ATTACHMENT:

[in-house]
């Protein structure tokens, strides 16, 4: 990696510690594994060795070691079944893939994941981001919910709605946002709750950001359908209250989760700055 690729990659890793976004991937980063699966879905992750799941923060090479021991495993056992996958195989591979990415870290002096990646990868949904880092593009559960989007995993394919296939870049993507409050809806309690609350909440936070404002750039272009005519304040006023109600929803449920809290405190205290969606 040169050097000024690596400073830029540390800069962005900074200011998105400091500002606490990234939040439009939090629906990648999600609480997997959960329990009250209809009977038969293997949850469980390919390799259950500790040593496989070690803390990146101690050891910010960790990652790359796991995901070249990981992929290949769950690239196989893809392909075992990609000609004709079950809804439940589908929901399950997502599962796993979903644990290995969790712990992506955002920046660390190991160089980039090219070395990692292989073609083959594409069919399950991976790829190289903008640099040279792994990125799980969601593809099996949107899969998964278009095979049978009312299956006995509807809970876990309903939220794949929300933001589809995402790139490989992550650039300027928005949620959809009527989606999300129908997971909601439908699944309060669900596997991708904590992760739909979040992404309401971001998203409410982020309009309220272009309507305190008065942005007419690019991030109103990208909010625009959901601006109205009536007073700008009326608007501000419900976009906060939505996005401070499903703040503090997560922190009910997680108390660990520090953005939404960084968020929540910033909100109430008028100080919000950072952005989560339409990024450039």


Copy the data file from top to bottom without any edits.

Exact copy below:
[in-house]
């Protein structure tokens, strides 16, 4: 990696510690594994060795070691079944893939994941981001919910709605946002709750950001359908209250989760700055 690729990659890793976004991937980063699966879905992750799941923060090479021991495993056992996958195989591979990415870290002096990646990868949904880092593009559960989007995993394919296939870049993507409050809806309690609350909440936070404002750039272009005519304040006023109600929803449920809290405190205290969606 040169050097000024690596400073830029540390800069962005900074200011998105400091500002606490990234939040439009939090629906990648999600609480997997959960329990009250209809009977038969293997949850469980390919390799259950500790040593496989070690803390990146101690050891910010960790990652790359796991995901070249990981992929290949769950690239196989893809392909075992990609000609004709079950809804439940589908929901399950997502599962796993979903644990290995969790712990992506955002920046660390190991160089980039090219070395990692292989073609083959594409069919399950991976790829190289903008640099040279792994990125799980969601593809099996949107899969998964278009095979049978009312299956006995509807809970876990309903939220794949929300933001589809995402790139490989992550650039300027928005949620959809009527989606999300129908997971909601439908699944309060669900596997991708904590992760739909979040992404309401971001998203409410982020309009309220272009309507305190008065942005007419690019991030109103990208909010625009959901601006109205009536007073700008009326608007501000419900976009906060939505996005401070499903703040503090997560922190009910997680108390660990520090953005939404960084968020929540910033909100109430008028100080919000950072952005989560339409990024450039």